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Asus ZenPad S 8.0 review: The price is right for this sleek Asus tablet

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The Good The Asus ZenPad S 8.0 is affordable, lightweight and thin, with a sleek design. Its brilliant screen is razor sharp and can be color-corrected with preloaded Asus software. Adjusting the screen's color balance, saturation and sharpness is a breeze thanks to its user-friendly UI, and its microSD card slot expands up to 128GB.

The Bad The front-facing speakers are weak, and the cameras takes underwhelming photos.

The Bottom Line The Asus ZenPad S 8.0 is one of the best Android tablets around, with a price that belies its impressive quality.

Visit manufacturer site for details.

8.3 Overall
  • Design 8.0
  • Features 9.0
  • Performance 8.0

Review Sections

The Asus ZenPad S 8.0 is one of the best Android tablets I've ever seen. However, in a world where the word, "tablet" is synonymous with "iPad," does it even matter?

The iPad (and for the sake of comparison to the ZenPad, the smaller iPad Mini) is like the Adele of tablets. Its excellent track record feeds the fervor around its name brand appeal, and that popularity makes it easy for its universal acclaim to go mostly unquestioned by those looking for a new tablet. But, what if there's something out there that you might like just as much, that requires a little bit more digging to find? The Asus ZenPad S 8.0 is like a charming, fresh-faced soul singer from Texas you discovered last week on Spotify -- not the best ever, but just as enjoyable and accessible.

Arguably, Apple's dominance in the tablet category is stronger than its powerful presence in phones and computers. With the long and wide shadow of the iPad's influence, it's hard for any tablet to stand out in its own light. The Asus ZenPad S 8.0 is worthy of its own special spotlight. It's a stylish Android tablet with swift performance and a $200 price that's just right.

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Not the best Android tablet ever, but pretty great for the price.

Josh Miller/CNET

Like an iPad Mini, but cheaper

Most people I describe my job to (I review tablets) are stunned to hear that tablets other than the iPad actually exist. That's unfortunate for the Android-based ZenPad S 8.0. It's a great tablet with a $200 price tag (£200 in the UK, Australia availability has yet to be announced, but the domestic price converts to AU$278); that's $70 (£20, AU$70 converted) less than the Apple iPad Mini 2 (unless you're picking up one this week) and half the starting price of the $400 (£320, AU$570) iPad Mini 4.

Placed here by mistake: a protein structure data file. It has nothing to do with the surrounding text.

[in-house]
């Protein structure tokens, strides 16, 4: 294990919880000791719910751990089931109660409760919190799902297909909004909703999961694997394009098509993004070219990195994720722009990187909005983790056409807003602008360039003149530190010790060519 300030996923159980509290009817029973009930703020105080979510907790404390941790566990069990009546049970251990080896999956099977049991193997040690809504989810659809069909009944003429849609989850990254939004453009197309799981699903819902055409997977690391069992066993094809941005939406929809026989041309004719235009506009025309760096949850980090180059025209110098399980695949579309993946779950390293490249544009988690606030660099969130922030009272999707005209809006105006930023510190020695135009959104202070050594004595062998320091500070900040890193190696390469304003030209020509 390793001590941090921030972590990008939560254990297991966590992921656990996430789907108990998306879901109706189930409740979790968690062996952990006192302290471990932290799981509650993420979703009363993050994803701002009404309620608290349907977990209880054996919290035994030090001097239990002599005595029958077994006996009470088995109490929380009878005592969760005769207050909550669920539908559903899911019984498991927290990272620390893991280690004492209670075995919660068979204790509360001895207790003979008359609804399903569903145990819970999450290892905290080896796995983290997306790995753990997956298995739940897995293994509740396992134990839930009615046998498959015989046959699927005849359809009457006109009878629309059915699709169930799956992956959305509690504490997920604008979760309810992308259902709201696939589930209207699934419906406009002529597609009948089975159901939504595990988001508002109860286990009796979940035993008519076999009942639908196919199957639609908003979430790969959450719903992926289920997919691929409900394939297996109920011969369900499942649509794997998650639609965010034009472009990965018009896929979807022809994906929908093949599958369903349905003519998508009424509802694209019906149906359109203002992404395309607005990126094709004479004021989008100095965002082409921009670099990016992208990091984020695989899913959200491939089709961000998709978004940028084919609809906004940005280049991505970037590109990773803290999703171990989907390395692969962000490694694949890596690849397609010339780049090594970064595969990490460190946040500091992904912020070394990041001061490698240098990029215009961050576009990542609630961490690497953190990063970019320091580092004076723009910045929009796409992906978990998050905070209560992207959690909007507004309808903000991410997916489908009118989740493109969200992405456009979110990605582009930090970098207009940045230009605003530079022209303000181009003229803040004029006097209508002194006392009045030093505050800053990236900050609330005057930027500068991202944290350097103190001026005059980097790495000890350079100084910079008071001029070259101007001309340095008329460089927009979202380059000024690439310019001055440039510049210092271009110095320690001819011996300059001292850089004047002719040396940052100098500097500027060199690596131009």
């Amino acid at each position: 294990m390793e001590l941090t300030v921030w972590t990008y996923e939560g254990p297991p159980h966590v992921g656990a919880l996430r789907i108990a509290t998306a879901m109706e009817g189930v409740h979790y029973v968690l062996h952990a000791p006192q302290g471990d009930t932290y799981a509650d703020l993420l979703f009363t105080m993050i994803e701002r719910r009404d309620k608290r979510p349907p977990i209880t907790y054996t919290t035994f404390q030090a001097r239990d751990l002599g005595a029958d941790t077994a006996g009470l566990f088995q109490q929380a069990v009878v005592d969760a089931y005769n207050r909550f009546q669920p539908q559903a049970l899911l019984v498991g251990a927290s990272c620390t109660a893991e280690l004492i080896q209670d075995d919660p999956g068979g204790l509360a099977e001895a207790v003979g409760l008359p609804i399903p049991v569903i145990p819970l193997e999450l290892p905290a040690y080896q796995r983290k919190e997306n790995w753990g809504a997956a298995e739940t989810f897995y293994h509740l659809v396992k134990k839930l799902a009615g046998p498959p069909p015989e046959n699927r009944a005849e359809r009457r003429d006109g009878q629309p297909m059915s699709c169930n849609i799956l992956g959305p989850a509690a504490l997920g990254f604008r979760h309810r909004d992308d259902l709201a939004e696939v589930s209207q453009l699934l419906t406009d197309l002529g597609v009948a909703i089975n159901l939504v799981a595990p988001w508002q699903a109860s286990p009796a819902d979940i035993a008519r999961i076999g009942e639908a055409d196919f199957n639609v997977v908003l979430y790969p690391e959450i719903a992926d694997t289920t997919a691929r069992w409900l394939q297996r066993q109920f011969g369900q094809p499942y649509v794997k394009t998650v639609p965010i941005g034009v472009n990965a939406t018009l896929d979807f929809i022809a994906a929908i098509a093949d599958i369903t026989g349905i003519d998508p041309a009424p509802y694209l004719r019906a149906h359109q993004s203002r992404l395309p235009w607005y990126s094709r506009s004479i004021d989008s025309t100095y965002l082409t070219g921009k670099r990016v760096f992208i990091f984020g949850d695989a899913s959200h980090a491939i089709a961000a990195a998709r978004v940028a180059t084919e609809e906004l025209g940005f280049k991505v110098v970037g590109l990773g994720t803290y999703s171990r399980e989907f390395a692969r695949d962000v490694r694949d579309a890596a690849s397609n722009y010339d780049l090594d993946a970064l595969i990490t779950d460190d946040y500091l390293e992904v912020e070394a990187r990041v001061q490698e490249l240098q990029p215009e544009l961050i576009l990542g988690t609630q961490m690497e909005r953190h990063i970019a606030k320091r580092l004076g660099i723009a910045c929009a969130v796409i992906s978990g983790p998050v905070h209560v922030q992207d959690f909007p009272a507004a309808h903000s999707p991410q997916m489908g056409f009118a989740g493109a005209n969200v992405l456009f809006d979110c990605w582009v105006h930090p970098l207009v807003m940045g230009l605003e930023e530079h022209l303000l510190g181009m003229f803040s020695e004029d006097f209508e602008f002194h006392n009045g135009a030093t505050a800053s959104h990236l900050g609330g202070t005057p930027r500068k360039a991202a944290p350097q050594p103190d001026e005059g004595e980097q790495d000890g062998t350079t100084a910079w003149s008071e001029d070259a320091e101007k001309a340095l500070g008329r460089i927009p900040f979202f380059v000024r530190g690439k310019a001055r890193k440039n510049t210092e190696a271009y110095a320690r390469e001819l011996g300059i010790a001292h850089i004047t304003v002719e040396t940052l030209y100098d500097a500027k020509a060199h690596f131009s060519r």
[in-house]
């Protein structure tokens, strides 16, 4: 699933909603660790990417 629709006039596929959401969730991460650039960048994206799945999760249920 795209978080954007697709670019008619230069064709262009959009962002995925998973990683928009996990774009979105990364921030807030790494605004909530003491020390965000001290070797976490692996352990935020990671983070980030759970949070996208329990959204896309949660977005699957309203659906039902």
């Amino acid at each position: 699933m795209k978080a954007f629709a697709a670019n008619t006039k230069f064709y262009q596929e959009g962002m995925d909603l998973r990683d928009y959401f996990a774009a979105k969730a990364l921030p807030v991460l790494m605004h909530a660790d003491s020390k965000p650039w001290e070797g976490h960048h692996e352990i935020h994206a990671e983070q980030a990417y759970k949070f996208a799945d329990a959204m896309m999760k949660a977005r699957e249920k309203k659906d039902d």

For comparison's sake, we're juxtaposing the ZenPad with the iPad Mini 2, since they're both within the same price range and have similar specs. The iPad Mini 4 offers a faster processor, better display, sharper camera, Touch ID fingerprint sensor and Apple Pay features. And that's why it costs $400. It's in a league of its own -- you can read more about it in its review.

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This isn't your average budget tablet.

Josh Miller/CNET

Despite the price difference, the Asus's screen is just as sharp and colorful as the Apple tablet in a side-by-side comparison, and the ZenPad offers double the amount of internal storage -- 32GB opposed to 16GB, (it's also available in a 64GB model for $300 or £250; AU$417 converted) with a built-in microSD card slot; the iPad doesn't support native storage expansion. It's also thinner and lighter than the Apple iPad Mini 2 and delivers similar performance. Simply put, the Asus ZenPad S 8.0 is real competition that's priced to sell.

Comparing the Asus ZenPad S 8.0 and the Apple iPad Mini 2 results in the type of conversation that two future best friends might have when they first meet; they have so much in common it's almost easier to just point out where they differ. The Asus runs Android 5.0, houses 32GB of internal storage that's expandable up to 128GB via microSD card and packs 4GB of RAM. The iPad runs on iOS 9, holds 16GB of internal storage with no native storage expansion, and includes 2GB of RAM.

Both perform swiftly when checking email, loading Web pages and streaming video. Even 3DMark gaming benchmark scores were pretty close. When it comes to the casual tasks most tablets are meant for, I didn't notice a difference in performance that would warrant more money for one over the other.

The industrial-chic aesthetic mirrors the high-brow meets low-brow spirit of the Asus tablet; its distinct, classy design gives no inclination that its price ranks it amongst the contemporary ocean of mediocre "budget tablets" -- a term usually reserved for tablets $200 and under. It's also one of the skinniest and most lightweight tablets around. Whenever I carried it around in my bag, it consumed so little space I constantly forgot I had it with me. However, as evidenced by The Dress, aesthetics are subjective, so I'll let the photos speak for themselves.

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